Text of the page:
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Wednesday, August 10, 2016

pqtd 131 Superslow

I am an old adopter of the Superslow exercise protocol, as advanced years ago by Ken Hutchins.  This was a 10 seconds up on an exercise (or positive motion), and 5 seconds down (negative).  Of course, this was in my olden days of training with weights, back in the early 1980’s…  I did make rather amazing progress using this protocol, but the bad effects of training with heavy weights were still apparent- I had blocky, chunky kinds of muscle, with a big butt from heavy squats and deadlifts, a chronically sore back from overloading the bar for those heavy squats, and a protruding gut, again from the squats and deadlifts.  In addition, my shoulders were in pretty constant inflammation from heavy bench pressing, as were my elbows.

I switched to body weight exercise, which I term Perfectly Paleo Exercise, and rejuvenated myself in my 50’s.  I do high rep pushups, which actually put the shoulders through a full, natural range of motion, unlike the bench press.  I do virtual resistance, as I have described numerous times, both here and at, and also in my book of the same name, and in PaleoJay’s Smoothie Cafe in ebook and paperback.  Pull-ups, dips, hindu squats, and gymnastic ring work, along with barefoot sprinting fill out my workout regimen, along with barefoot heavy hands walks through the woods on pretty much a daily basis.  It made me much stronger and fitter than when I was younger, and my aches and pains all went away.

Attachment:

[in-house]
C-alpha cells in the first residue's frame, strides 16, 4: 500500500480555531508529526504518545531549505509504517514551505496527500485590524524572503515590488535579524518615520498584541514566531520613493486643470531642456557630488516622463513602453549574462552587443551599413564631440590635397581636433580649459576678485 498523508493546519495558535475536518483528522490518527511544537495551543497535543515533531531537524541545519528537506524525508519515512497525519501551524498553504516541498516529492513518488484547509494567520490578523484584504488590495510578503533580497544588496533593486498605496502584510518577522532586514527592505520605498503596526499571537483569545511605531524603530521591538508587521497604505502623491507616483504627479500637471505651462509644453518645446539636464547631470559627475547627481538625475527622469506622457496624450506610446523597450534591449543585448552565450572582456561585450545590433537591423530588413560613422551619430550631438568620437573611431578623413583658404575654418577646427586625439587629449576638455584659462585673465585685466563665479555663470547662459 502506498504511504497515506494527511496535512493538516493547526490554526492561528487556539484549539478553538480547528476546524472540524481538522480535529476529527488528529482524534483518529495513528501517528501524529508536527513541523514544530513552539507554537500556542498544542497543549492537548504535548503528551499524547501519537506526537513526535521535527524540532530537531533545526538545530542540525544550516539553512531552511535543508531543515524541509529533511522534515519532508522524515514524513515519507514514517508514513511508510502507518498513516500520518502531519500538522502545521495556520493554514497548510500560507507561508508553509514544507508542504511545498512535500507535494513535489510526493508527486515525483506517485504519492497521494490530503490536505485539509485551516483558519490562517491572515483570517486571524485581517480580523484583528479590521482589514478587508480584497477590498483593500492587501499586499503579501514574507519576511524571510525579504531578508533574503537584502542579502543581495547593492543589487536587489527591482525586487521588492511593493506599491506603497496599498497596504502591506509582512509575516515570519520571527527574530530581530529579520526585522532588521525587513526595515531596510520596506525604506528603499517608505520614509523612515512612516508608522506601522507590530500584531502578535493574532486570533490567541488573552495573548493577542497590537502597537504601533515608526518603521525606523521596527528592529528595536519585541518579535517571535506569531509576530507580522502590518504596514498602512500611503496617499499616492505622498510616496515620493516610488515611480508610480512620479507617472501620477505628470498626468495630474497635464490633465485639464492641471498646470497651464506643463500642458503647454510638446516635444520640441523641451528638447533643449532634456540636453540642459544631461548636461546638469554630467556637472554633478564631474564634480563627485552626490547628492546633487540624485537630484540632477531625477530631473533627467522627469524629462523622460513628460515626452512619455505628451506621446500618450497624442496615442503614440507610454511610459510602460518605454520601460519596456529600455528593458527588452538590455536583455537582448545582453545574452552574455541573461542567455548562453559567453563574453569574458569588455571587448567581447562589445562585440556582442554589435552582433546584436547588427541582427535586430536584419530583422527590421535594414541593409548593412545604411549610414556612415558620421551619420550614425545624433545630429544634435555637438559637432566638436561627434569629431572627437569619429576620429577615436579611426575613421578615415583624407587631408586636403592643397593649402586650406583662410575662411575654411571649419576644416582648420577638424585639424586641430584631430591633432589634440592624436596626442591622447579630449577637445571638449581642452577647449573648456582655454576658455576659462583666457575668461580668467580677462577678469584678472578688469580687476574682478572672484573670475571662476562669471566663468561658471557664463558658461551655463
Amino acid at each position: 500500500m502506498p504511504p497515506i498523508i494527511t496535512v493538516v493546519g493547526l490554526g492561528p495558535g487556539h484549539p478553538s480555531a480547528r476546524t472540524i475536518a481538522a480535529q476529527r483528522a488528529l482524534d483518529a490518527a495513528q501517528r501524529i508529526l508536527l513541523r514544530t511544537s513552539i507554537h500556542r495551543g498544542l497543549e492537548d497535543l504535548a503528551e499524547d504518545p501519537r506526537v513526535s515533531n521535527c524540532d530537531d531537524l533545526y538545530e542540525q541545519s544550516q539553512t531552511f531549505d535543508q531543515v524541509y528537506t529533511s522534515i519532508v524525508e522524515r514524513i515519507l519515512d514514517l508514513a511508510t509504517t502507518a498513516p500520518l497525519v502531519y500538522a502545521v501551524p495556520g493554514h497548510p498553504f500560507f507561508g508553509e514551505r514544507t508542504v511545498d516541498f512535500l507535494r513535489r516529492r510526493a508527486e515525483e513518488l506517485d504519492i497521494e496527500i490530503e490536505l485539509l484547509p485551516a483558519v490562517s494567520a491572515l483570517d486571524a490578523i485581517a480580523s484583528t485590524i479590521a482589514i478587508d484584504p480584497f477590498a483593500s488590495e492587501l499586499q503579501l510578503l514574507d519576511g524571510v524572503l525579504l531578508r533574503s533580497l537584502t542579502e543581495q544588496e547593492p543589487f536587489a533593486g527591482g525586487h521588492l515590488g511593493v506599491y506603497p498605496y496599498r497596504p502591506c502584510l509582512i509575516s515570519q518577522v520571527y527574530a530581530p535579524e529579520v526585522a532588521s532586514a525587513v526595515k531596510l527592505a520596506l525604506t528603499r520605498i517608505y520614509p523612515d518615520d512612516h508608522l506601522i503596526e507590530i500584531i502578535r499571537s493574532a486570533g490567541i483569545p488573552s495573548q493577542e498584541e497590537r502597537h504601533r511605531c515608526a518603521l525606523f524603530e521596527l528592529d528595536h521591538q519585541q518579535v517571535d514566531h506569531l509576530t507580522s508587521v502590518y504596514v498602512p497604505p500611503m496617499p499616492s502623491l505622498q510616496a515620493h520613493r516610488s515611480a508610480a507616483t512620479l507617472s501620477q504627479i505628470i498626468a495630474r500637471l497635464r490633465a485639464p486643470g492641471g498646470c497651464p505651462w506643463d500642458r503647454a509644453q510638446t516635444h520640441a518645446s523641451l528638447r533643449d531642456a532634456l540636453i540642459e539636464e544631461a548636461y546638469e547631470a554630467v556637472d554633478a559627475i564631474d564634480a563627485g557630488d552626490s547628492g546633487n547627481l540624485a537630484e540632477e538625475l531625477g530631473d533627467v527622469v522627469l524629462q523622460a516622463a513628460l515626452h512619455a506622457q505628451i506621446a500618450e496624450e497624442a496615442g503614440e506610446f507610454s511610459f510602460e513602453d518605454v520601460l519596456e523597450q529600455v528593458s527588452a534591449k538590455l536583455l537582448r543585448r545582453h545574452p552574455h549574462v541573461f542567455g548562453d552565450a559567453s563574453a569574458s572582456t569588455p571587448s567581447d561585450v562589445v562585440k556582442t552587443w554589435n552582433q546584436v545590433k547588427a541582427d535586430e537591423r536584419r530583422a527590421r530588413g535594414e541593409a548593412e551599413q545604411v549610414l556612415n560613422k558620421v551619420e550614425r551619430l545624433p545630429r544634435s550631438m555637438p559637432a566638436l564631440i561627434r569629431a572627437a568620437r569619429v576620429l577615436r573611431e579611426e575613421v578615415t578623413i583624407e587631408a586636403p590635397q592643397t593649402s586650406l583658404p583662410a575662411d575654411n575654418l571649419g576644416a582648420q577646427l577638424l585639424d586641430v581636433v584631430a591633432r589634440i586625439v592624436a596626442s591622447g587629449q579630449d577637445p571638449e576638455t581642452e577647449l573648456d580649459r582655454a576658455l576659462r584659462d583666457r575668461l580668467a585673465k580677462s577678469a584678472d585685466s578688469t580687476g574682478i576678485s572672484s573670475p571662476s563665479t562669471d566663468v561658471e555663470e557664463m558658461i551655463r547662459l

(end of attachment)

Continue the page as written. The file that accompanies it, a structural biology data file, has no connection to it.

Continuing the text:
Some damage was done in those long ago times, though.  Sometimes, I get a pain in my shoulder, or a twinge in my elbow joint.  Thankfully, I never have back pain anymore, which I attribute to daily stretching, and especially my back bridge onto my forehead, which I also do daily and hold for a couple of minutes.  I highly recommend that exercise to everyone!

But, when I do get that pain in my elbow or shoulder?  That is when I go back to my Superslow training!  I do my pushups in very, very slow motion- 10 seconds up, 5 down.  It is rather agonizing to do this, and your reps go way down… but your results can be amazing!  And, by moving so slowly, you can control the movement so well and exactly that you do not aggravate the pain in the joint, and it can heal even while you train. 

For pull-ups and chin-ups, you can either use your gymnastic rings (this is the best!) to do pull-ups with your feet on the ground, and just help yourself enough to do the movement with a little bit of assistance.  (True 5 seconds up and 10 down pull-ups are a real feat, especially for reps!)

To tell the truth, I don’t really feel the need to be exact on the speed of cadence nowadays:  I just go really, really slowly, and feel the muscle deeply as it works.  I watch the second hand on a clock often, and just go for time, not even counting reps.  (For pushups, putting a watch on the ground in front of your face works great for this).

And that’s it.  Even with an inflamed joint, you can train safely and productively, even enhancing healing by the improved blood circulation, just by going slow.  But not just any old slow. 


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